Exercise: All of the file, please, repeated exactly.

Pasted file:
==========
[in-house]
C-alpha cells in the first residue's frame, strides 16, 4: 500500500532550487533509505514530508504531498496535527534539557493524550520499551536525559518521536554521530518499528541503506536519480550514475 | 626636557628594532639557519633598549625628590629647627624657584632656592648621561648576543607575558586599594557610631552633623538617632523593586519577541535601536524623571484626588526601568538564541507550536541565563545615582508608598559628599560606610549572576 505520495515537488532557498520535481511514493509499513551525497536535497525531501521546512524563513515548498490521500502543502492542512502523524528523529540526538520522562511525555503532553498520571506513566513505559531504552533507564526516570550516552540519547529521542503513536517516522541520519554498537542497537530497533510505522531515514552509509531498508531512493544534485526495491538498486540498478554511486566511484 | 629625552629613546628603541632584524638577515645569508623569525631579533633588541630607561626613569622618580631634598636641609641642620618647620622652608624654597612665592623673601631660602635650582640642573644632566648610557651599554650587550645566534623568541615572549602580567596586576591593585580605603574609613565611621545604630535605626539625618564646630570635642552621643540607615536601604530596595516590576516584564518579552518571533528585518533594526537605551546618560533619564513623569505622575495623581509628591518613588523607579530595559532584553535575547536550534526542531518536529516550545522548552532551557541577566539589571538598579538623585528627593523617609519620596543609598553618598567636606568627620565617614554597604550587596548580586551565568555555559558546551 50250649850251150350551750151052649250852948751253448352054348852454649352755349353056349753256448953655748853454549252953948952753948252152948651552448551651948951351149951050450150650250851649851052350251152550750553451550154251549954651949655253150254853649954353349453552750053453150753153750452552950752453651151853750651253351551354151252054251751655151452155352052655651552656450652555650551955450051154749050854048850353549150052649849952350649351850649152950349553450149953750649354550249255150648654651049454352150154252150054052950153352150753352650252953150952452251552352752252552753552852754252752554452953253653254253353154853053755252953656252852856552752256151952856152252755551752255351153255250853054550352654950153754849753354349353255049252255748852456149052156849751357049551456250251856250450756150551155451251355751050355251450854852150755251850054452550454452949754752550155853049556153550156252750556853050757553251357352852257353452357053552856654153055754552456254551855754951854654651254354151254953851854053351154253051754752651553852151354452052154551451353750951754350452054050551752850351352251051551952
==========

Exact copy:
[in-house]
C-alpha cells in the first residue's frame, strides 16, 4: 500500500532550487533509505514530508504531498496535527534539557493524550520499551536525559518521536554521530518499528541503506536519480550514475 | 626636557628594532639557519633598549625628590629647627624657584632656592648621561648576543607575558586599594557610631552633623538617632523593586519577541535601536524623571484626588526601568538564541507550536541565563545615582508608598559628599560606610549572576 505520495515537488532557498520535481511514493509499513551525497536535497525531501521546512524563513515548498490521500502543502492542512502523524528523529540526538520522562511525555503532553498520571506513566513505559531504552533507564526516570550516552540519547529521542503513536517516522541520519554498537542497537530497533510505522531515514552509509531498508531512493544534485526495491538498486540498478554511486566511484 | 629625552629613546628603541632584524638577515645569508623569525631579533633588541630607561626613569622618580631634598636641609641642620618647620622652608624654597612665592623673601631660602635650582640642573644632566648610557651599554650587550645566534623568541615572549602580567596586576591593585580605603574609613565611621545604630535605626539625618564646630570635642552621643540607615536601604530596595516590576516584564518579552518571533528585518533594526537605551546618560533619564513623569505622575495623581509628591518613588523607579530595559532584553535575547536550534526542531518536529516550545522548552532551557541577566539589571538598579538623585528627593523617609519620596543609598553618598567636606568627620565617614554597604550587596548580586551565568555555559558546551 50250649850251150350551750151052649250852948751253448352054348852454649352755349353056349753256448953655748853454549252953948952753948252152948651552448551651948951351149951050450150650250851649851052350251152550750553451550154251549954651949655253150254853649954353349453552750053453150753153750452552950752453651151853750651253351551354151252054251751655151452155352052655651552656450652555650551955450051154749050854048850353549150052649849952350649351850649152950349553450149953750649354550249255150648654651049454352150154252150054052950153352150753352650252953150952452251552352752252552753552852754252752554452953253653254253353154853053755252953656252852856552752256151952856152252755551752255351153255250853054550352654950153754849753354349353255049252255748852456149052156849751357049551456250251856250450756150551155451251355751050355251450854852150755251850054452550454452949754752550155853049556153550156252750556853050757553251357352852257353452357053552856654153055754552456254551855754951854654651254354151254953851854053351154253051754752651553852151354452052154551451353750951754350452054050551752850351352251051551952